A New Era for Couples

A New Era for Couples

Recent years have seen an explosion of male joblessness and a steep decline in men’s life prospects that have disrupted the “romantic market” in ways that narrow a marriage-minded woman’s options: increasingly, her choice is between deadbeats (whose numbers are rising) and playboys (whose power is growing). 

Kate Bolick

Coupledom has been the dominant form of human relation for thousands of years. So much so, it is considered “traditional,” as in “traditional marriage.” Further, it has been a union formed amid community affirming the utility of dyads – two joined together as one – for a functional social community. Other relations exist. Yet, couples form a bedrock. We see this sanctified, sacralised, and offered as a propitiation to some divine authority in transcendentalist traditions. 

Indeed, we see this formally reflected in globalist or international documents in the United Nations with individual human rights as one form of international human rights and group rights as another. 

The Universal Declaration of Human Rights from the foundation of the United Nations calls the family“the natural and fundamental group unit of society and is entitled to protection by society and the State.” International secular rights consider the family fundamental while transcendentalist traditions consider the family basic too. 

Whether given from the various interpretations of scripture and commands from the divine or negotiated through global human institutions, families, typically dyads, have been considered objectively morally correct or universally ethically right. With the unprecedented, in recent global history, decline of marriage as a stable institution of society, it makes weddings, as celebrations for a future marriage, an inherently unstable prospect. 

One instability emerges from the decline of the “traditional” in the idea of the “traditional role” for males as men and the expansion of possibilities in the concept of the roles for females as women, more side plot expansion for males as women and females as men in advancement of trans rights. 

Men as the breadwinner. Women as the homemaker. Now, women as frowned-upon homemaker and smiled-at-career-creator. Men stuck in a double bind as irrelevant breadwinners or shamed “deadbeats” and “playboys.” Incentives have changed. Institutions need to meet the challenges of this phase of human life. In this scenario, the previous dyadic stability of traditional marriage becomes practically and theoretically unstable with a lack of balance.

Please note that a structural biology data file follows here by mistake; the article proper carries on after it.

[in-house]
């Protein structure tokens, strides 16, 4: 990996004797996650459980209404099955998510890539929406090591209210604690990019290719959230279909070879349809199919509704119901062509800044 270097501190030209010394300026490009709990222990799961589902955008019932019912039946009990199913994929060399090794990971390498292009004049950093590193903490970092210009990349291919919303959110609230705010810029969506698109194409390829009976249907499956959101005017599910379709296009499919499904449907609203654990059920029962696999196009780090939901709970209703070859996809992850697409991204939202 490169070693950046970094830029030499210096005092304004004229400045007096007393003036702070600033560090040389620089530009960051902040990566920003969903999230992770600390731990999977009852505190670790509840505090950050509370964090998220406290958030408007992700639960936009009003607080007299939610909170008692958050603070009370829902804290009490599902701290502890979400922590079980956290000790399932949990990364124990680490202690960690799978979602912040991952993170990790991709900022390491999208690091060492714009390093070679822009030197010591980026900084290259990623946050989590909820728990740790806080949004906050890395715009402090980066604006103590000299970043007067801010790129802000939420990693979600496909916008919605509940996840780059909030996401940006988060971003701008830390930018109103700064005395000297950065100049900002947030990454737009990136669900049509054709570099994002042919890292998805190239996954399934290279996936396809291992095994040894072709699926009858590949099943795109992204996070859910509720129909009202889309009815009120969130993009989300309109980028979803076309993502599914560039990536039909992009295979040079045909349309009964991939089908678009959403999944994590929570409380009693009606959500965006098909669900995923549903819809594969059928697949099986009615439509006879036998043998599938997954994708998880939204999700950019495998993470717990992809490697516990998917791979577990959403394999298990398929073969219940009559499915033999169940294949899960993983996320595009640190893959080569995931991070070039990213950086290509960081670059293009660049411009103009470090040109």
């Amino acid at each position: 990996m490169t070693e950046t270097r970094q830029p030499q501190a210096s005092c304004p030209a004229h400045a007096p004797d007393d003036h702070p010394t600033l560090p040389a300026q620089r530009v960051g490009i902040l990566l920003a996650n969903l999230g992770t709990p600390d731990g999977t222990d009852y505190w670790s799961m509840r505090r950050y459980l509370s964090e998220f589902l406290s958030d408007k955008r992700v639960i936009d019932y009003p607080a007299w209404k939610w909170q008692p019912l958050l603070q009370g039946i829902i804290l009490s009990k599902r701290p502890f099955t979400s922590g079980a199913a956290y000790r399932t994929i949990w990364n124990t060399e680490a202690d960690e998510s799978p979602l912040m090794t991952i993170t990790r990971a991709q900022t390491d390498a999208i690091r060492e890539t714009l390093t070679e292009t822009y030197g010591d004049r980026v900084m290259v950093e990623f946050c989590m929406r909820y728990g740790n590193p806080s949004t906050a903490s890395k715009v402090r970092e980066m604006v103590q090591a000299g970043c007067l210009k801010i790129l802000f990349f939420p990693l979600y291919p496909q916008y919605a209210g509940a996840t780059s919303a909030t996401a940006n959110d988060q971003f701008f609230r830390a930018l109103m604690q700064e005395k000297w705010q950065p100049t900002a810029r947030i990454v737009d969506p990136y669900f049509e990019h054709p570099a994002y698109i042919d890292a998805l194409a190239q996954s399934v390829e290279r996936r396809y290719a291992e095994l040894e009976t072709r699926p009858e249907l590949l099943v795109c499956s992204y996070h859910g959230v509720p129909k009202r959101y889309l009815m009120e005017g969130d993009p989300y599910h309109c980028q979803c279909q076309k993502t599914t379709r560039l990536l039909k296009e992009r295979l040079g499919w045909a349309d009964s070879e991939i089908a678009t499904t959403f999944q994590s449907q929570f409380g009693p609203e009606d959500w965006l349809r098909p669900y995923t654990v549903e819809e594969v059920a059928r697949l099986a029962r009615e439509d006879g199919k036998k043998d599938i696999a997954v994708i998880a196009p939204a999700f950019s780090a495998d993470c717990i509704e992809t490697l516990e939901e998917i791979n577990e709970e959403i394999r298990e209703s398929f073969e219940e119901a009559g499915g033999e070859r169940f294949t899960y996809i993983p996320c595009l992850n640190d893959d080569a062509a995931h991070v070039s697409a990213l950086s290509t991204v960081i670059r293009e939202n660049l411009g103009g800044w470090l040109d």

The current generation and the last generation, perhaps the generation before the “last generation,” set forth changes from a society based on families and dyads into one based more on monads, e.g., singles, bachelors, bachelorettes, spinsters, deadbeats, playboys, and so on. 

With this “explosion of male joblessness” and a ‘disruption of the romantic market,’ maybe, we need a new framework. One where marriages change into a dynamic coupling between two souls, as before, while with more constructively expansive possibilities for the duo. 

Something fitting for sophisticated and educated modern women, and men with more time to explore emotional and familial life in new ways. The Monad Era is unstable for community life and children’s lives – the next generation. This is our bestowed curse on some of them for a short time.

Weddings will not go out of style in such a new world, but weddings can match the feel of this new global culture. One of eroded, if not incinerated, traditionalism, and so expanded possibilities in a fresh landscape. Where, couples can explore their love in new and varied ways – making the landscape of weddings and marriage exciting, fun, and full of new hope rather than the dull, banal, echoed claps of a single instrument symphony seen in the transitional today.

Photo by Tim Marshall on Unsplash

Author: Scott Douglas Jacobsen